TELEVISION / Barking up the wrong tree?: Thomas Sutcliffe on a case to answer in The M50 Murder; plus US import Pacific Station

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The Independent Culture
Ghastly though it is to say it, the murder of Marie Wilkes was peculiarly suited for television reconstruction. Having broken down on the hard-shoulder of the M50 she left her child and young sister in the car and walked about half a mile to an emergency telephone. She contacted the emergency services but was put on hold while they called home to inform her family. When the operator returned there was no answer. The M50 Murder (BBC 2) used a recording of his subsequent puzzled inquiries ('Mrs Wilkes? Hello . . . Mrs Wilkes?') over a shot of a dangling phone to underline the poignant melodrama of the timing, of a woman attacked at the very moment she waited to speak to those who would have helped her.

That dark irony, and the fact that she was seven and a half months pregnant at the time, fuelled public disgust over her killing and (Tim Rogers' report suggested) placed a particular pressure on the police to find the culprit. This they did, arresting a Welsh night-club bouncer called Eddie Browning, who was eventually convicted of the crime and sentenced to life imprisonment. His appeal was turned down.

Last night's film proposed that this was an 'unsafe conviction', a slightly awkward rallying cry for a miscarriage of justice documentary, translating as it does in the popular mind into 'he might have done it, but they didn't prove it'. I suspect that the average viewer doesn't give a toss one way or the other about procedural irregularities provided they think that the right person ends up being punished. But in the event The M50 Murder was more determined than its subtitle suggested, putting forward several strong arguments against Browning's conviction.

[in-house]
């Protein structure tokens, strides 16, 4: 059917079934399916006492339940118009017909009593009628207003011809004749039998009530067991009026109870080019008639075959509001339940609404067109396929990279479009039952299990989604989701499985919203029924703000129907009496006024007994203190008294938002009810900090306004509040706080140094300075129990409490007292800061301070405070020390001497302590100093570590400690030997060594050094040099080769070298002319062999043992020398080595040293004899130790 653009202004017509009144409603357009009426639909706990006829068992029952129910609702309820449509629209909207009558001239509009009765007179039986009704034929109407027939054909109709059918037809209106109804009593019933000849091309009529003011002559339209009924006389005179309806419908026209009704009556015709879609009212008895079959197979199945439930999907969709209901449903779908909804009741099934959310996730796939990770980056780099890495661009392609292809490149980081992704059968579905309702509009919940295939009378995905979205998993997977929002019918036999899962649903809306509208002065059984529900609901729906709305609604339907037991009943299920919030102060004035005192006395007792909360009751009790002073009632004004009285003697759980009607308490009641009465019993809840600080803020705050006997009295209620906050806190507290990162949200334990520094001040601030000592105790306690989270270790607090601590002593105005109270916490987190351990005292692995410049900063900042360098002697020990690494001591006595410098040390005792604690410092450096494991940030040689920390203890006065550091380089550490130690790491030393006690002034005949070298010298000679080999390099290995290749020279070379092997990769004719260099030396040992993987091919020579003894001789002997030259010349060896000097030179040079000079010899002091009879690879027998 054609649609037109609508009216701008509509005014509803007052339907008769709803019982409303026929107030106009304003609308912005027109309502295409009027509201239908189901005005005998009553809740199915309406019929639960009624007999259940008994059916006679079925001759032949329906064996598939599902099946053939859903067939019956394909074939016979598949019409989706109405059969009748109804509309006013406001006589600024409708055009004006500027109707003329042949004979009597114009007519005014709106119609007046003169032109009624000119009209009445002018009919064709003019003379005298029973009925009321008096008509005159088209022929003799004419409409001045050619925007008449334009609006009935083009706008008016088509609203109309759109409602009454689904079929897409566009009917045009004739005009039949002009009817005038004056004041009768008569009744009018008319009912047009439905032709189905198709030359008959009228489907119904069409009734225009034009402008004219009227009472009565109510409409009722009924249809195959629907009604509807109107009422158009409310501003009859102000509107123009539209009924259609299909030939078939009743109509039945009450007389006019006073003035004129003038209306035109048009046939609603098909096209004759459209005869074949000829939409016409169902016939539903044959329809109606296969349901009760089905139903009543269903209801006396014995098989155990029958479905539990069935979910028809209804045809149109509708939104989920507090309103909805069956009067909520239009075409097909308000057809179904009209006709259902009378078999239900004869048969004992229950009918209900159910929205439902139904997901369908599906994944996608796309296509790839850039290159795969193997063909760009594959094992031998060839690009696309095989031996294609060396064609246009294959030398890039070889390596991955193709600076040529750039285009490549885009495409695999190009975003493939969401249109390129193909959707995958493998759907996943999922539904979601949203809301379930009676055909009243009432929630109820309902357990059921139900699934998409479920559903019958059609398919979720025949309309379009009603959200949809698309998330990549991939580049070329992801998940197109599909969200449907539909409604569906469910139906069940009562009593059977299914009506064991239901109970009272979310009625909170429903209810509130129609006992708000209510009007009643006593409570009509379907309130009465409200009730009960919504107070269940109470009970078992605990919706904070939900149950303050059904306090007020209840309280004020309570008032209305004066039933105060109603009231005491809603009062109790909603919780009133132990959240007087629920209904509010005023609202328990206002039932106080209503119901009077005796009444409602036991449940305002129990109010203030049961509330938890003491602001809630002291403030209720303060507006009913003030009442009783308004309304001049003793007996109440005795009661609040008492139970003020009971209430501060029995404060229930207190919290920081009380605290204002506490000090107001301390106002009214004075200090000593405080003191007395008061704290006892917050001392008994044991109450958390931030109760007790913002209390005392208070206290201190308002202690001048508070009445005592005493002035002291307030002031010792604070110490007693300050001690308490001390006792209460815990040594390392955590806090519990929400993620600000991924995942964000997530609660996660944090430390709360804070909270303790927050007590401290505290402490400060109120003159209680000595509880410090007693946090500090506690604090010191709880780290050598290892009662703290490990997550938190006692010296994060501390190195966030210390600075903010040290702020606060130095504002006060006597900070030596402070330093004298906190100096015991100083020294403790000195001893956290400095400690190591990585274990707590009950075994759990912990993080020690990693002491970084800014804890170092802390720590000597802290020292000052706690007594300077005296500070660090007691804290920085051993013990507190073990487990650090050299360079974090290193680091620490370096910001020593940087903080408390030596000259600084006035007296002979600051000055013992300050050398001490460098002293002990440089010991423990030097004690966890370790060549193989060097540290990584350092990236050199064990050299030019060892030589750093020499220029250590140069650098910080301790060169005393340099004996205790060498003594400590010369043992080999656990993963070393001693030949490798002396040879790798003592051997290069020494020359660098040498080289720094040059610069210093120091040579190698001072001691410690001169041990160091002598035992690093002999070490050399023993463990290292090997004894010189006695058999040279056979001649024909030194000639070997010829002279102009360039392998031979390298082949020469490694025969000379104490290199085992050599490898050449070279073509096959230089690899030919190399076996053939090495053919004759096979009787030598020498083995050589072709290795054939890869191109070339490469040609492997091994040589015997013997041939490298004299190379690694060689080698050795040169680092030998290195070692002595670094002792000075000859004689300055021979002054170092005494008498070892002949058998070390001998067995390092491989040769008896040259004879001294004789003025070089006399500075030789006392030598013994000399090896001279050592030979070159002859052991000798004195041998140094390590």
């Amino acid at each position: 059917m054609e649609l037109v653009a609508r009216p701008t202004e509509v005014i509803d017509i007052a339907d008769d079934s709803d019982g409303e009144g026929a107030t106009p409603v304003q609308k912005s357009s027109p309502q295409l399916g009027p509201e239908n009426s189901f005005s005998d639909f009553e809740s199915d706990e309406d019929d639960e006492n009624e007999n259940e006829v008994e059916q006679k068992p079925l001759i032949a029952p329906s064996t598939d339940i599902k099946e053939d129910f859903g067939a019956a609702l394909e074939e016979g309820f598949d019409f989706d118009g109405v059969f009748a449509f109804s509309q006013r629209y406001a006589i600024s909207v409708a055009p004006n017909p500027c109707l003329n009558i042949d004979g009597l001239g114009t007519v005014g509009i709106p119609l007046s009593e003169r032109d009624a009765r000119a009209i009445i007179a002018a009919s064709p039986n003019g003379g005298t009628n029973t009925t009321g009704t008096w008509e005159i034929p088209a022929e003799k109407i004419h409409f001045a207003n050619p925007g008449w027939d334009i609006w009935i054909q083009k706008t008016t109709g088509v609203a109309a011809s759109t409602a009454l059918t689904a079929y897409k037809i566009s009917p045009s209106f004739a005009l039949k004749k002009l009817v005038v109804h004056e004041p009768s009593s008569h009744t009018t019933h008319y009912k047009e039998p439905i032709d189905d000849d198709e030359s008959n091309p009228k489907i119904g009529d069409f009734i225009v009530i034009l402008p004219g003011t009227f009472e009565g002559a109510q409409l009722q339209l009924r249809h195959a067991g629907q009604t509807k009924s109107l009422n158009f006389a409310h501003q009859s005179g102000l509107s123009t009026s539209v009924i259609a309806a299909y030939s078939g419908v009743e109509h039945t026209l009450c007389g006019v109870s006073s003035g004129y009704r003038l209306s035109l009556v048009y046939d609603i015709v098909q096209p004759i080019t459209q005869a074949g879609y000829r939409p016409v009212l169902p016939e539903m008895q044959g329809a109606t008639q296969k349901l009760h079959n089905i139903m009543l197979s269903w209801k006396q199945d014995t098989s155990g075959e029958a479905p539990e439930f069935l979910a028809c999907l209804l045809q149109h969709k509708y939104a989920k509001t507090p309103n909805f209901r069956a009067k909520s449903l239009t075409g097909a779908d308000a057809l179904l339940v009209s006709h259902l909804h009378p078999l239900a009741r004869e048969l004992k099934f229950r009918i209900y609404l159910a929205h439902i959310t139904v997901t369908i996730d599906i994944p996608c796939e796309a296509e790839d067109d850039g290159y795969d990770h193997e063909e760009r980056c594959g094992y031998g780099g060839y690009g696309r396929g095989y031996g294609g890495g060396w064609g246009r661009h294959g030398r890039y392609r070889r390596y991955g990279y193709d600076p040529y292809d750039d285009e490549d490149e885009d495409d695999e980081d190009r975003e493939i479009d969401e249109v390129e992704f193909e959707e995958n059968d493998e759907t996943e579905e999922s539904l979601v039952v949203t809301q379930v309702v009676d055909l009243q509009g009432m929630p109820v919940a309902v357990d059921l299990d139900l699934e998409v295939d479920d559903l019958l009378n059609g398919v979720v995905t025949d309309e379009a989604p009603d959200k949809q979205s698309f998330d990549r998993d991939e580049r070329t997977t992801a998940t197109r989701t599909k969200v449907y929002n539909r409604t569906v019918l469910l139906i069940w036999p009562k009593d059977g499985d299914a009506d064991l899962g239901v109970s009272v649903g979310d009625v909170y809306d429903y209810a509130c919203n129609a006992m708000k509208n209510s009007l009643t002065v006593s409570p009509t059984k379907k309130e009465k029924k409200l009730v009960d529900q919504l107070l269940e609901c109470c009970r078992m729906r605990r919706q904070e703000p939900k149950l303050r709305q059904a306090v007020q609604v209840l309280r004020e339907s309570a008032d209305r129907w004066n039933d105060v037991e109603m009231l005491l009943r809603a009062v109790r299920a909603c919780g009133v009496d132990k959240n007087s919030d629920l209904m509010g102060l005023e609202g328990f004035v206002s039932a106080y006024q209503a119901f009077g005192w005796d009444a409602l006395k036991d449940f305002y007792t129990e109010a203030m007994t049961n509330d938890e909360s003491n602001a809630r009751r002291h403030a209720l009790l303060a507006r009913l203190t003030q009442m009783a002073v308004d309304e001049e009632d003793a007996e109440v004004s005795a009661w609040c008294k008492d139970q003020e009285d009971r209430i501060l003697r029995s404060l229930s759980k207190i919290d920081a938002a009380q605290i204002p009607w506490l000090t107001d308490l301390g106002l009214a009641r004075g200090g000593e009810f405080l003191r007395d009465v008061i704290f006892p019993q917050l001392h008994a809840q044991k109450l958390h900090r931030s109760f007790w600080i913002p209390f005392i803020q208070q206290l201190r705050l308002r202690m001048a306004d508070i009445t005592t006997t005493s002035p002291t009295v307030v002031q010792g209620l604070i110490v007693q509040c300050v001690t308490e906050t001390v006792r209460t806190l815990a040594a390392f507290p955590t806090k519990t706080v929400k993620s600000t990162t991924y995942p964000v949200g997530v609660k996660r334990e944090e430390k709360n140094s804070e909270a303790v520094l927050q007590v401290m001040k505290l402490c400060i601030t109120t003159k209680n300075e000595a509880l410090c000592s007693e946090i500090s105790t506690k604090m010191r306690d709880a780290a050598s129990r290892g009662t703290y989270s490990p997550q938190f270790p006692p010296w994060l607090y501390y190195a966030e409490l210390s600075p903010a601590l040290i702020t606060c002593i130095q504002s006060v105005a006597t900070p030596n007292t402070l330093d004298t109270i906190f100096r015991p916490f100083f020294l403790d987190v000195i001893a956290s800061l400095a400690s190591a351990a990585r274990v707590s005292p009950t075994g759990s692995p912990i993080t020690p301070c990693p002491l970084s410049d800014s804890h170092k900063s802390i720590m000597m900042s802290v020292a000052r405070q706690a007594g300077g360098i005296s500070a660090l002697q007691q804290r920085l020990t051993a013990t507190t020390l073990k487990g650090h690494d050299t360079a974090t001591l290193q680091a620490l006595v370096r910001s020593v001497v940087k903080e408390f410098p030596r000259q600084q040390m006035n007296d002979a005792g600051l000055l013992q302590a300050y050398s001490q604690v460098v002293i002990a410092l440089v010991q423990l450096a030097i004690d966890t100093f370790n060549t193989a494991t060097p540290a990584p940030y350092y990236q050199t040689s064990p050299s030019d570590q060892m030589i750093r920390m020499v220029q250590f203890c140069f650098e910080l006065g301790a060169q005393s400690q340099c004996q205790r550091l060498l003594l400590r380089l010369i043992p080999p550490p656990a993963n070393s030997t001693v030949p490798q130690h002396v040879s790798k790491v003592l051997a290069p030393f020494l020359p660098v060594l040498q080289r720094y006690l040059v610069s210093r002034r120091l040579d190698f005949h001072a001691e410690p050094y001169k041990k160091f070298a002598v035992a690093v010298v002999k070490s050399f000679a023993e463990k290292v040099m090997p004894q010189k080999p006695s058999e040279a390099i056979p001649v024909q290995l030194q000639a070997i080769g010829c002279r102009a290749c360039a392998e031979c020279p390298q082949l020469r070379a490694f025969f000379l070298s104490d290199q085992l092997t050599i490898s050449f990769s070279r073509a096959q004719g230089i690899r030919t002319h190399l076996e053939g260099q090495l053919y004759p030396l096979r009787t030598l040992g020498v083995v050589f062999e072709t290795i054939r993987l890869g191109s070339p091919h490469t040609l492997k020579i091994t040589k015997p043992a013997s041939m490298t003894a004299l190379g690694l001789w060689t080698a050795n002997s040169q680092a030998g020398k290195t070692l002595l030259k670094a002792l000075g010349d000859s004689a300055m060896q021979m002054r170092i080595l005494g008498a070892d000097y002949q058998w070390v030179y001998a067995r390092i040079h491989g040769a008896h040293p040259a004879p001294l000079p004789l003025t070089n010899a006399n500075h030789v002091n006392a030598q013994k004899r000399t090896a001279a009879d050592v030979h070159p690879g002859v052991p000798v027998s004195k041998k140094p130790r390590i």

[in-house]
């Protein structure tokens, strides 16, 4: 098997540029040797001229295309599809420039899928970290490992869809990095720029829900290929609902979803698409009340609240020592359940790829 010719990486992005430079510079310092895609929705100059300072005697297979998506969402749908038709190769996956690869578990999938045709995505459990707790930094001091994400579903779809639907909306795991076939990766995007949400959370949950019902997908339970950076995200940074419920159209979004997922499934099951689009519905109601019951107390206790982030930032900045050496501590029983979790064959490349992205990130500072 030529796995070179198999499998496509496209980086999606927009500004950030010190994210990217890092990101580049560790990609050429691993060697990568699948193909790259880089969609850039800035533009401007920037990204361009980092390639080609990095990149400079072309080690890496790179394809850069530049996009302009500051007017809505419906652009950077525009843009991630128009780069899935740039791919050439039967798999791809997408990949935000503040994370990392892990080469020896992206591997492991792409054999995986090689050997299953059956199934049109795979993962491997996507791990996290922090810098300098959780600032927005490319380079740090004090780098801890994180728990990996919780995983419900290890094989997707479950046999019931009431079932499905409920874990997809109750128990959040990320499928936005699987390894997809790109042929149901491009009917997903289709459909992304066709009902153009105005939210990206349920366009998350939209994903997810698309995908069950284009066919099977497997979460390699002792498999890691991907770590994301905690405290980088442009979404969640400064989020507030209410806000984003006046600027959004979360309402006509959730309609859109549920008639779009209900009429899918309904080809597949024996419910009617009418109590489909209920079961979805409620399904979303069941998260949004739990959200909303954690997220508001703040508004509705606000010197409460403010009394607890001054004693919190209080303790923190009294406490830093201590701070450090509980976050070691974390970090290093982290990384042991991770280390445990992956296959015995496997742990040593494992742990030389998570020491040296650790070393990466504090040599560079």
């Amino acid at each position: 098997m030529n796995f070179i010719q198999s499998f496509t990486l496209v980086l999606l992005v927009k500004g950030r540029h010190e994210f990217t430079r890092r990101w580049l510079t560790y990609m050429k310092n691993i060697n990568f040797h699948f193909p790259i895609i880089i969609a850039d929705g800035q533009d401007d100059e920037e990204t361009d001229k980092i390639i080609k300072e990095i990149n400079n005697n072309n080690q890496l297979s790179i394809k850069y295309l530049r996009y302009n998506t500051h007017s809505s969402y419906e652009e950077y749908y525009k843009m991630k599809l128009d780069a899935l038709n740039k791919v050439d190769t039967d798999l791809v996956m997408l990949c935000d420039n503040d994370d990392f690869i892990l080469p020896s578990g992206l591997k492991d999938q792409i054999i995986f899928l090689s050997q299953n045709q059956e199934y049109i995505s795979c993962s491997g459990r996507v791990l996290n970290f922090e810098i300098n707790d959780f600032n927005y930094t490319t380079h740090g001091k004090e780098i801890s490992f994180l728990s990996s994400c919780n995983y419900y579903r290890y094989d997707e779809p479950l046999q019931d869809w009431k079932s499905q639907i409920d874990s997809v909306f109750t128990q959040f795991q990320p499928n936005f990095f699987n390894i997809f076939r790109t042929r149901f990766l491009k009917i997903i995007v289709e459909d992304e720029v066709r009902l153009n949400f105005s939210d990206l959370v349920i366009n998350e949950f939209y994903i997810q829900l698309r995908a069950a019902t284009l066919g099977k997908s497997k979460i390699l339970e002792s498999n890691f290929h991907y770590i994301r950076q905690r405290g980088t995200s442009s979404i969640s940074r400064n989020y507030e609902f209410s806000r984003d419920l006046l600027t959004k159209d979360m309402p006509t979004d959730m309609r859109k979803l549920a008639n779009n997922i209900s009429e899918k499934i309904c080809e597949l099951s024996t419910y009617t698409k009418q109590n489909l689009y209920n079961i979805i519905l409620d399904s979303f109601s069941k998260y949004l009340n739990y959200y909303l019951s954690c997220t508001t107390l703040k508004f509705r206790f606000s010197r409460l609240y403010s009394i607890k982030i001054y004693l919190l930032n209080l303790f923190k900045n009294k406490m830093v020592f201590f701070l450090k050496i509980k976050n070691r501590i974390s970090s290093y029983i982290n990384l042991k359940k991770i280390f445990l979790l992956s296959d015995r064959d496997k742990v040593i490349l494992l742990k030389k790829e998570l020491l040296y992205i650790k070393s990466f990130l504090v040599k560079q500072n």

Most of these were complicated or ambiguous - an elaborate reconstruction of the time it would have taken him to drive to the murder scene which only proved his innocence if you accepted that two witnesses (one of them his stepmother) had accurately remembered times to the minute; a videotape of a policeman under hypnosis giving evidence that apparently contradicted his incriminating evidence in the dock; the exonerating recollections of an eyewitness who had never been called in court. All of these however were subject to the vagaries of faulty memory or wishful thinking.

They also constituted 'new evidence' - the proudest boast of such investigations. But the most convincing argument in the film was neither new nor evidence at all. It was an absence, a dog that didn't bark. Despite the fact that Mrs Wilkes was bleeding heavily by the emergency telephone and despite the fact that the prosecution case depended on the fact that she had then been taken in Browning's Renault to the point where her body was left, not a drop of her blood, not a fibre from her clothes, not a fingerprint was found in the car. Recent miscarriages have taught us to be wary of the presence of forensic evidence. Oddly enough its absence, when you know that the police scientists will have left no seat-cover unturned to find it, carries far greater weight.

Pacific Station (C 4), a new sit- com about a Californian police station is a gag-rich character comedy in which the sardonic Robert Guillame plays a career detective teamed up with a blissed-out weirdo (he thinks a stake-out will be 'like an encounter weekend'). Absolute formula stuff, but very funny.